The Fair Work Commission has ruled that a wharf worker who sent a pornographic video to female colleagues was not unfairly dismissed (in the case of Luke Colwell v Sydney International Container Terminals  FWC 174). Hutchison Ports Sydney fired Luke Colwell in August 2017 for “serious and wilful misconduct” when he drunkenly forwarded the video to 19 friends, including three female colleagues. One of the recipients was the Sydney branch secretary of the Maritime Union of Australia, who arranged with the company to have Mr Colwell go on three months leave without pay. However, upon discovering the video, Human Resources manager, Harriet Mihalopoulos, considered that there was an attempted cover up of sexual harassment and proceeded to write to the female recipients. She said that, “As your employer we… must investigate any information that is brought to our attention”. Mr Colwell claimed he did not “connect the idea of sexual harassment with my Facebook post”. He argued that this was a case of unfair dismissal because he had sent the video after work hours, between friends, and moreover, no official complaint was made. In her ruling, Donna McKenna, the Fair Work Commissioner, said that the “material had the likely effect of presenting spillage or potential spillage into the workplace – where the employees would then work cheek-by-jowl together”. In her view, he could not be reinstated because Ms Mihalopoulos had lost trust and confidence in him.
A researcher from the Australian National University says she has faced homophobia and sexism in her fight for parental leave. Dr Sophie Lewis claims that her application for maternity leave was denied because she was not the birth mother of her child, despite she and her wife agreeing that she would be the primary caregiver. The Australian Research Council, the funding body that declined to approve her leave, said it was not in a position to comment because it awarded funding to universities and not individual researchers. While refusing to comment on her specific case, the Australian National University merely stated that they had “recently announced the early implementation of improved parental leave entitlements for staff at ANU under the Australian National University Enterprise Agreement 2017-21”. While the Australian LGBTI University Guide acknowledged the university’s strong policies protecting staff from discrimination based on their sexual preferences, the NSW Gay and Lesbian Rights Lobby said it did not know whether there was mandatory training in place to ensure their enforcement.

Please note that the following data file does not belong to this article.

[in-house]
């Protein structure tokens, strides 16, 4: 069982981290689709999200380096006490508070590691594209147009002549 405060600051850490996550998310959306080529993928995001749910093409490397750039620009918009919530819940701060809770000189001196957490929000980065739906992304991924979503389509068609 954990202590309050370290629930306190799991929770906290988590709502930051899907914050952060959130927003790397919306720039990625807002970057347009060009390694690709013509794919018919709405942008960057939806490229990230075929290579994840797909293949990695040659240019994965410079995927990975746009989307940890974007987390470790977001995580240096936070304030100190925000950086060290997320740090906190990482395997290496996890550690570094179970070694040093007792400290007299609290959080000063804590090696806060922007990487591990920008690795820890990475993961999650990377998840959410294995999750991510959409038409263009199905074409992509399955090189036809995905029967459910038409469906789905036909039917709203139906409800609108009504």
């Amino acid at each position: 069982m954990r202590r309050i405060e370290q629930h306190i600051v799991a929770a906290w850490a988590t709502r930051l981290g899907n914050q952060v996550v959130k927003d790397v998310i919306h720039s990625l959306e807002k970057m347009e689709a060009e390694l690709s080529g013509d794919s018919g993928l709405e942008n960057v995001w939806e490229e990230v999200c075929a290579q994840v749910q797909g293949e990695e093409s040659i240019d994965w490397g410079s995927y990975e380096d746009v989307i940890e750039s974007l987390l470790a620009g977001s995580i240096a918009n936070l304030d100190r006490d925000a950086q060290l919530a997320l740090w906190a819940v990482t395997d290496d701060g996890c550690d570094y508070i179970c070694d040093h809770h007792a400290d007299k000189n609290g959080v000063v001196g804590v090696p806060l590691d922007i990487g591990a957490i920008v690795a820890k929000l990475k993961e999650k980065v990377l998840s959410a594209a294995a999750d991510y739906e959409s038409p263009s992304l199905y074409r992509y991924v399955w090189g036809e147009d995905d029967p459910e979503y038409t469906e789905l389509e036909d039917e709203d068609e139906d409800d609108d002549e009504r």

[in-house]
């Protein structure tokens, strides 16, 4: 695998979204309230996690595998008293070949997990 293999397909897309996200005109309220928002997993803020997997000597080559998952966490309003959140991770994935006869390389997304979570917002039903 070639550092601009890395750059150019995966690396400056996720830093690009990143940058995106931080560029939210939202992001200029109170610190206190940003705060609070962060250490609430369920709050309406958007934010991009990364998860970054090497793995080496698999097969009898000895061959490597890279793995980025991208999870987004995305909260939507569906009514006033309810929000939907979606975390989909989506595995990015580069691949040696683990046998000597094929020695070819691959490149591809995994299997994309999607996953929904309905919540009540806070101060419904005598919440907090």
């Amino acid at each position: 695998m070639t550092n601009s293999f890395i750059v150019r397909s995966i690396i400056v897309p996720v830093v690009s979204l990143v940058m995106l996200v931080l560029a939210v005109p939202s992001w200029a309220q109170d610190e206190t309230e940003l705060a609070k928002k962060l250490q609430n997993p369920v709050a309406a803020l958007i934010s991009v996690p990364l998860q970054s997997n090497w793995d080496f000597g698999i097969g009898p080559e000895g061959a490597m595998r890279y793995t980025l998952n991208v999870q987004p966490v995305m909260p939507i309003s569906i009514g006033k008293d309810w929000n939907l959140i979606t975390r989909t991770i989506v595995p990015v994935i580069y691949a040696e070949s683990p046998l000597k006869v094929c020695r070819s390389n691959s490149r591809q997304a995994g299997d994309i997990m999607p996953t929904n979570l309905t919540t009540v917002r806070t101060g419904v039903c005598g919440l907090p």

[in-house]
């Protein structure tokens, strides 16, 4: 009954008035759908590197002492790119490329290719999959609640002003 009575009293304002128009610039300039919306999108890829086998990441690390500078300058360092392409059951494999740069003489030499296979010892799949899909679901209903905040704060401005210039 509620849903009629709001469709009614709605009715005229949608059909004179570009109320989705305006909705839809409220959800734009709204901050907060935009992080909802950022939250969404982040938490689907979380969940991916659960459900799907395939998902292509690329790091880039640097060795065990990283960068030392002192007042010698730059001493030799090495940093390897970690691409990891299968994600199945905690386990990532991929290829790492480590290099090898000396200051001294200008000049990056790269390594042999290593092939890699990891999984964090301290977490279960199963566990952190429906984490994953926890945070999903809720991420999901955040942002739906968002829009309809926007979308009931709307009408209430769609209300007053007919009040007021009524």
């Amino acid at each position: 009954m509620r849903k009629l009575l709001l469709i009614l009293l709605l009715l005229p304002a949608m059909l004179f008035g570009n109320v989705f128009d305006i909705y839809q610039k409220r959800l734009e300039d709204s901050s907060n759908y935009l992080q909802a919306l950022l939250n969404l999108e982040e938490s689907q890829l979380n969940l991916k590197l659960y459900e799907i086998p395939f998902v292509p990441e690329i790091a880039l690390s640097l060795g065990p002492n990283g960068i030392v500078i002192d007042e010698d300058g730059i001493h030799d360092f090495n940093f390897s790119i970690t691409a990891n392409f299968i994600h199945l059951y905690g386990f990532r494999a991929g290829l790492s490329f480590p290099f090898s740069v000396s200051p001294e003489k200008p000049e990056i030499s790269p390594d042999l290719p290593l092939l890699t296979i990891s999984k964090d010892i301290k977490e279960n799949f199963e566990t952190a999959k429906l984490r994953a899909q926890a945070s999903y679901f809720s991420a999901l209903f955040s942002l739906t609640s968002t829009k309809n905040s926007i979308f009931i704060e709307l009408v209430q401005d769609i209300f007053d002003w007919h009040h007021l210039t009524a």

A Queensland parliamentarian has prompted calls to review the rules prohibiting members from breastfeeding during parliament. The member for Keppel, Brittany Lauga, became the first woman to breach the state parliament’s rules when she breastfed her baby. According to standing orders, her baby was not a member of parliament, was therefore deemed a stranger and should have been withdrawn immediately. Ms Lauga said she “did what was necessary… Every workplace, including our parliaments, should (in accordance with the law) allow for women to breastfeed their babies”. Speaker Curtis Pitt agreed, saying that he would raise the issue at the Committee of the Legislative Assembly. The standing orders could themselves contravene federal anti-discrimination laws, which permit women to breastfeed in public life.